Let's start with a simple linear model for binary classification. We have an input vector $x$ and we multiply it by the weight vector $θ$ to get an output value - the sign of this output value tells us which class the input vector belongs to, $1$ or $-1$.

$$ f(x; θ) = sign(θ^{T} x) $$

Note: In this model, we don't use a bias term; we omit the $ b $ term in the standard $ A x + b $ equation since appending a constant term to the end of the input vector produces the same effect without requiring any additional logic. This no longer holds true when regularization (support vector machines, logistic regression, etc.) is applied.

The perceptron learning algorithm takes this simple linear model and adjust the weights to try and classify all the input vectors correctly. For each input vector $ x_{t} $ that was incorrectly labeled, the weights are adjusted using the following:

$$ θ^{'} = θ + y_{t} x_{t} $$

Intuitively, this just means we keep adjusting the weights towards the incorrect vectors until they are classified correctly.

We can also derive the above equation using the derivative of the below error function. We use the zero-one loss function which returns 0 if the sample is correctly classified and 1 otherwise.

$$ E(θ) = \sum_{t=1}^{n} Loss( y_{t}, f(x_{t}; θ) ) $$

If we remove the correctly labeled vectors (essentially turning the loss function into a no-op which always returns 1), the error function can be turned into the following:

$$ E(θ) = \sum_{t=1}^{n} - y_{t} \cdot θ^{T} x $$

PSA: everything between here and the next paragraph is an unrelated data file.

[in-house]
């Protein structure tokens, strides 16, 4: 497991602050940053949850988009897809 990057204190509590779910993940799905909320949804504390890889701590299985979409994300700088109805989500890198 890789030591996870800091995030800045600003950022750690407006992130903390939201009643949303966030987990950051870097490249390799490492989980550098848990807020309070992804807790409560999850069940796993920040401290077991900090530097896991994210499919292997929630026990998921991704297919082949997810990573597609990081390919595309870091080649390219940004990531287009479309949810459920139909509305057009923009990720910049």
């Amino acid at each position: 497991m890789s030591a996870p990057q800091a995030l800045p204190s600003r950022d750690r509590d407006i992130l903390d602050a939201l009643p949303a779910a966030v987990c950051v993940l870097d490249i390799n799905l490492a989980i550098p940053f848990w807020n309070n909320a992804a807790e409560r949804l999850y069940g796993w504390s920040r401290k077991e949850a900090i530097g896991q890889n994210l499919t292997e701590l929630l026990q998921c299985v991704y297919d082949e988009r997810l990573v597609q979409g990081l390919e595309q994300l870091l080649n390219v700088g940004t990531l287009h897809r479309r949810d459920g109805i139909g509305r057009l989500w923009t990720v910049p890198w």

It is trivial to take the derivative with respect to the weight vector in this equation, and since the derivative always points up the gradient, we simply move in the opposite direction to minimize the error function.

Although the above derivation is enough convince me that the perceptron will eventually converge on the solution, assuming one exists, we can also prove this more rigorously by analyzing how the cosine similarity between the ideal weight vector and the "current" weight vector changes.

Convergence Proof

We assume that there is an ideal weight vector $ θ^{*} $ which correctly classifies all the samples. Then the cosine similarity between the current weight vector and the target vector can be computed as follows.

$$ similarity = \frac{θ^{*} \cdot θ^{k}}{ ||θ^{*}|| \cdot ||θ^{k}|| } $$

By proving that after each adjustment, the numerator increases at least linearly while the denominator increases at most linearly, we can show that the adjustments will reach the upper bound of 1 in a finite number of steps.

To prove the numerator must increase linearly after each adjustment, we just look at the steps we use to reach second-to-last adjustment.

$$ θ^{*} \cdot θ^{k} = θ^{*} \cdot (θ^{k-1} + y_{t} x_{t}) $$

As shown above, the value of the numerator changes by $ θ^{*} \cdot y_{t} \cdot x_{t} $, and since we assume that $ θ^{*} $ is the ideal solution, then this change must be a positive value (since $ y_{t} $ and $ θ^{*} \cdot x_{t} $ must have the same sign for the prediction to be correct).

If we further specify that the example must be classified correctly by some margin, we can offer stronger guarantees.

$$ y_{t} \cdot θ^{*} \cdot x_{t} \geq γ $$

By specifying that our ideal solution has a margin of $ γ $ for each training sample, the numerator must also increase by at least $ γ $.

$$ θ^{*} \cdot θ^{k} \geq k \cdot γ $$

To show that the denominator increases at most linearly, we can look at how the magnitude of the weight vector squared changes

$$ ||θ^{k}||^2 = ||θ^{k-1} + y_{t} x_{t}||^2 $$
$$ = ||θ^{k-1}||^2 + 2 \cdot y_{t} \cdot θ^{k-1} \cdot x_{t} + x_{t}^2 $$

Since the weights are only adjusted for incorrect samples, then we can guarantee that $ y_{t} \cdot θ^{k-1} \cdot x_{t} $ is always negative, leading to the following inequality, where $ R $ represents the largest possible value of $ ||x_{t}|| $.